Posts Tagged ‘presentations’

Next week is dedicated to Internet culture. Please prepare brief presentations that can help others understand a small aspect of Internet culture. First, read my post about Internet culture to get an idea of what I’m talking about.

  1. Pick a part of Internet culture you are familiar with. If you’ve never heard of Reddit, you probably won’t be able to get a real feel for it in a week. Make sure you have some first-hand experience with the topic.
  2. Use references to back up your presentation. For this one, the I Can Has Cheezburger network might be a valid source. But this doesn’t mean you should avoid scholarly research like the plague, either. 😉
  3. Don’t try to cover everything. Provide a brief orientation. For example:
    • what is this thing you call LOLcats?
    • what are the main landmarks in LOLcat culture? we can has a bit of history?
    • what are some of the main values or shared meanings in LOLcat culture?
    • what mistakes should you avoid so you’re not immediately labeled as a n00b? What is a n00b anyway???
    • show pictures
    • keep in mind the class screen is small, so make everything BIG
    • ONE idea per slide, please

Overall, Internet culture is irreverent, and it tries to be free, non-hierarchical, humorous. So, don’t take yourself too seriously with this presentation. It’s OK to have some fun, but don’t be offensive.

You can use any social media you wish to coordinate topics. Your grade will include the quality of the presentation and the coordination work. You need to work in a team. If you do not participate in social media coordination until the day before, the class has the right to leave you out, and you lose presentation points.

A good place to start would be to brainstorm topics: LOLcats, 4chan, rickrolling, Leet (1337), or cultures associated with a specific medium – e.g. Tumbler, Vine, or Instagram.

See below a brilliant presentation on YouTube culture (no, I do not expect you to pull together a feat of cultural anthropology in a week):

The next time we meet (you) students will give good presentations on topics of your choice related to numbers about social media adoption and uses. I posted some sample reports on Blackboard that you can use for inspiration and a better understanding of what fits in as a topic or not. You can speak broadly about social media adoption worldwide, or narrowly about teenagers and social media privacy in Thailand. But you have to present credible and reliable data and cite your sources!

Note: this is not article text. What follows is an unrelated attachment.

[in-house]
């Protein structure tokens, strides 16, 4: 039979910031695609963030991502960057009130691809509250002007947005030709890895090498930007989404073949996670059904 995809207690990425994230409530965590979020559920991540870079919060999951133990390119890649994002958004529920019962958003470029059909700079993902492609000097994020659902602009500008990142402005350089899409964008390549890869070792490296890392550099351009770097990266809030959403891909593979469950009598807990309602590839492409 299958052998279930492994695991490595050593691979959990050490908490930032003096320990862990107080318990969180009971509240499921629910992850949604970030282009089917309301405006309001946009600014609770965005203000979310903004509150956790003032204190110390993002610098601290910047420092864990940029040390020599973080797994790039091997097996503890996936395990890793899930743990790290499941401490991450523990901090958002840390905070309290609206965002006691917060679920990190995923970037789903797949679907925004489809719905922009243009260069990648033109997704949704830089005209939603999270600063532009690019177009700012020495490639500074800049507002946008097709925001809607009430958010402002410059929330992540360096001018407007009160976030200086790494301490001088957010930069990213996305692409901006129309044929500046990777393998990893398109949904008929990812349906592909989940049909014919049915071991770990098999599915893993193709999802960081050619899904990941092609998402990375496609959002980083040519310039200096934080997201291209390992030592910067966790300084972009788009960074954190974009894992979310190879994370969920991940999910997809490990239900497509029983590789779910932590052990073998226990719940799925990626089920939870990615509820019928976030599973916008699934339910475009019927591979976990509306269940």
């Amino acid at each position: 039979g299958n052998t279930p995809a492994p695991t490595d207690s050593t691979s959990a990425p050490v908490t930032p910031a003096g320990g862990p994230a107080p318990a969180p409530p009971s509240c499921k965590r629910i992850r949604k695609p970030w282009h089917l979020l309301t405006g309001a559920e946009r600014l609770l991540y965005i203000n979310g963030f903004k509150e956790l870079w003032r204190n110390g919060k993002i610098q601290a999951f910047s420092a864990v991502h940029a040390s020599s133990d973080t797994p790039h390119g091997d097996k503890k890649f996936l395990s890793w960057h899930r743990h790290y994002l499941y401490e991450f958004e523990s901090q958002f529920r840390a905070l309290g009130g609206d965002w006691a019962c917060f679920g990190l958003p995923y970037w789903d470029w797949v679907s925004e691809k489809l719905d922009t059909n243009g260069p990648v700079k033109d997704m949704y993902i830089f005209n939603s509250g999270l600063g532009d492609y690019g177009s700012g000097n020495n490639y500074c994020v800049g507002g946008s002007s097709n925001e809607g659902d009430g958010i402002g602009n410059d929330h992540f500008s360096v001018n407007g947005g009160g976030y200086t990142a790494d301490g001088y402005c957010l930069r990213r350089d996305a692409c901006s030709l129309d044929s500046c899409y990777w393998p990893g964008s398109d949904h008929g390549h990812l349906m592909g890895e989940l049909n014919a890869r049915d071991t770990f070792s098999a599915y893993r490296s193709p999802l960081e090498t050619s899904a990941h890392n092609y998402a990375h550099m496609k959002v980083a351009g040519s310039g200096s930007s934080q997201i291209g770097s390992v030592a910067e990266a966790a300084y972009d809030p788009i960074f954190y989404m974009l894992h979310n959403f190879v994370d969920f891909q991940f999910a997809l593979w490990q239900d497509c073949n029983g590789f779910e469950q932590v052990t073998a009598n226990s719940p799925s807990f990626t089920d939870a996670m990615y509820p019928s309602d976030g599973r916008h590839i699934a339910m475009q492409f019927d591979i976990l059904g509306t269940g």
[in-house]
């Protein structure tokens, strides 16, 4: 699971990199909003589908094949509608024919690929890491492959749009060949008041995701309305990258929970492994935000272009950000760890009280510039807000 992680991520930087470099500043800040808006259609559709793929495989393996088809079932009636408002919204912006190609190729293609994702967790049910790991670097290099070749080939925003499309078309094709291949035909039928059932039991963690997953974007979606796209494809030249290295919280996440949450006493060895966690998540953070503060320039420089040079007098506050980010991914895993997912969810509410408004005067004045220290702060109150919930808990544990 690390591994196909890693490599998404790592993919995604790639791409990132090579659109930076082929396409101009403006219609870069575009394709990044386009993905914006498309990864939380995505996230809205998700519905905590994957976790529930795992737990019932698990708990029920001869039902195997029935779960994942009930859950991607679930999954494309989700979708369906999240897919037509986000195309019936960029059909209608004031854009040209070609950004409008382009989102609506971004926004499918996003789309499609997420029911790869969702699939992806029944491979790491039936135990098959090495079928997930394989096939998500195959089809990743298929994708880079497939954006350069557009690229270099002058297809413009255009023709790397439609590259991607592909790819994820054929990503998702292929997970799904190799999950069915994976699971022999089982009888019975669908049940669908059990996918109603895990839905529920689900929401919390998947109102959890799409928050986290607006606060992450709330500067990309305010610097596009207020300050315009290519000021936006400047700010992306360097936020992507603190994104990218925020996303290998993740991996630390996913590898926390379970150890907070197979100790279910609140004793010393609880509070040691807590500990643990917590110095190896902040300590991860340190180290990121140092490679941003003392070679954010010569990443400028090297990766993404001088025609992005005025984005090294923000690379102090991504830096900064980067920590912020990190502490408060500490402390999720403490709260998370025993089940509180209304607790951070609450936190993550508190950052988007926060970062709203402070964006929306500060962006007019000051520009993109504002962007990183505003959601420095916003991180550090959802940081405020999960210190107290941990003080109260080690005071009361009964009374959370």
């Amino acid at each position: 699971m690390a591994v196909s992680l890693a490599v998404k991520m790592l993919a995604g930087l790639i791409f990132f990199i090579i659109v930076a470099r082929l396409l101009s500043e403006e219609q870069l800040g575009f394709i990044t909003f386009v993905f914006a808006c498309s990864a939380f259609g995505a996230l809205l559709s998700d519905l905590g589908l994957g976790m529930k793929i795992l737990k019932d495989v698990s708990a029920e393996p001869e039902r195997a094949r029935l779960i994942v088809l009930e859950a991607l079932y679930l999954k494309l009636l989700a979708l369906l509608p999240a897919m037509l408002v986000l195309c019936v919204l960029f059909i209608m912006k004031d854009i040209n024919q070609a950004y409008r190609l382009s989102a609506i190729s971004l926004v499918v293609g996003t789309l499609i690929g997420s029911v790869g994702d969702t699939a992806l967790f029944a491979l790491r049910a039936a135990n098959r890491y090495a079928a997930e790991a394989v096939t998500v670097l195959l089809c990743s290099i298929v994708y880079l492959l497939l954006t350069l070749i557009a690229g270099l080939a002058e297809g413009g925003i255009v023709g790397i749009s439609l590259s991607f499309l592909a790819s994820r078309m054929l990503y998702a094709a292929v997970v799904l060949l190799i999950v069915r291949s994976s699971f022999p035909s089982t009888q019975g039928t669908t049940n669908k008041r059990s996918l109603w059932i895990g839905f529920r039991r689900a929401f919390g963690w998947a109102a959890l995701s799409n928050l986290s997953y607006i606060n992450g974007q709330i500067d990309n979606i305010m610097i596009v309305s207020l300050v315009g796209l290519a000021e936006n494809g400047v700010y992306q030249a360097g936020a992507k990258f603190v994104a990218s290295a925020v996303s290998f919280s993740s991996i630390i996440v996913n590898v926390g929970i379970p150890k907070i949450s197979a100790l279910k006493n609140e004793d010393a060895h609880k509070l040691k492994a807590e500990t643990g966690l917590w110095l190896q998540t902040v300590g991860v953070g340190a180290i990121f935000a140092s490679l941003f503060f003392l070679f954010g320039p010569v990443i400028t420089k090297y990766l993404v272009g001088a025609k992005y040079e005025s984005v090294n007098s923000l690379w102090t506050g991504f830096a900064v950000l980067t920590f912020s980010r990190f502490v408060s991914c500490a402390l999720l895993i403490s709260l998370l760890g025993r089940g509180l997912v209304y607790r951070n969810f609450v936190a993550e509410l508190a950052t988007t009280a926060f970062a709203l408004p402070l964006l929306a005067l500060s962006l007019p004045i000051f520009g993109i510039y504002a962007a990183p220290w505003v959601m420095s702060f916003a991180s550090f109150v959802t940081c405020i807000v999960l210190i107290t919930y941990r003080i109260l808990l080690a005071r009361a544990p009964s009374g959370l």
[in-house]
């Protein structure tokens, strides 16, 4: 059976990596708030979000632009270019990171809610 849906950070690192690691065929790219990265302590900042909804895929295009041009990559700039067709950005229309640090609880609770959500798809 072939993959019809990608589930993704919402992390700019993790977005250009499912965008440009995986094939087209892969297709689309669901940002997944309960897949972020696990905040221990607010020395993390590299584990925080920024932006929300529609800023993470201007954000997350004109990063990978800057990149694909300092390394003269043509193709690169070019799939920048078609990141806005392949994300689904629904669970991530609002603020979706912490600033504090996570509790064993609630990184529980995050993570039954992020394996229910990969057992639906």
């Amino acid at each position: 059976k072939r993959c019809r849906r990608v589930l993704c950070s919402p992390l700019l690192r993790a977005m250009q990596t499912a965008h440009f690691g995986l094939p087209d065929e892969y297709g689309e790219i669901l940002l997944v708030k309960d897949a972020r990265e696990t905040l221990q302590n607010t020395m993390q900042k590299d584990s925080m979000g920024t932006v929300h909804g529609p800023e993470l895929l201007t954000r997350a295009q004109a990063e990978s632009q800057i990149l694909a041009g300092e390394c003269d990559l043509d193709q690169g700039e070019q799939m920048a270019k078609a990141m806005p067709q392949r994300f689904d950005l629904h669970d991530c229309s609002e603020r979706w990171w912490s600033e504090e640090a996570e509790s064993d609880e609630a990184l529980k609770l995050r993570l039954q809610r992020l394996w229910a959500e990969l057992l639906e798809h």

It is up to you all to decide what topics you will present, in what order, and how long each topic will take. Plan to use a total of 125 minutes of class but divide them as you wish. Please use only Twitter to make these decisions collectively.

Once you have established a topic and found a team mate, you can collaborate with that person using whatever tools you wish (no restrictions).

Here are my suggestions and requirements:

  • The presentations themselves must be informative and well delivered. Please work on making clear slides that are clearly visible. Do not cram too much into one presentation. Less content that we can follow and understand is better than information overload. Organize the information clearly and make that organization visible to the audience. Speak up. Do your best to deliver what you think is a good presentation. You will learn that presenting is one of the most important skills in life – use every opportunity you get to practice it!
  • Each person is required to speak.
  • Try your best to collaborate with someone you do not already know. Try some networkING. It is enriching.
  • Cite your sources. One of the points of this exercise is for us to know what sources to cite when we need social media statistics.
  • Do some research before you commit to a topic. Make sure the data is available to you before you decide to present it!
  • Ensure to the best of your abilities that the data is credible and that it was collected through valid and reliable methods.
  • Explain in your presentation where the data comes from – what methods, what type of sample and what size. For this kind of information we are looking for statistically representative samples.
  • Avoid talking us through an existing infographic. Combine information from more than one source. Adapt it to the visual medium you are using (slides). Be cautious of infographics that do not disclose their methods and samples.

Questions about this assignment? Please ask in the comments below.

Remember that we will meet back in Knoy for the last class session: Your final project presentation.

Please keep your presentation short – no more than 5-7 minutes, and follow this structure:

  1. Research Question – explain the purpose of the research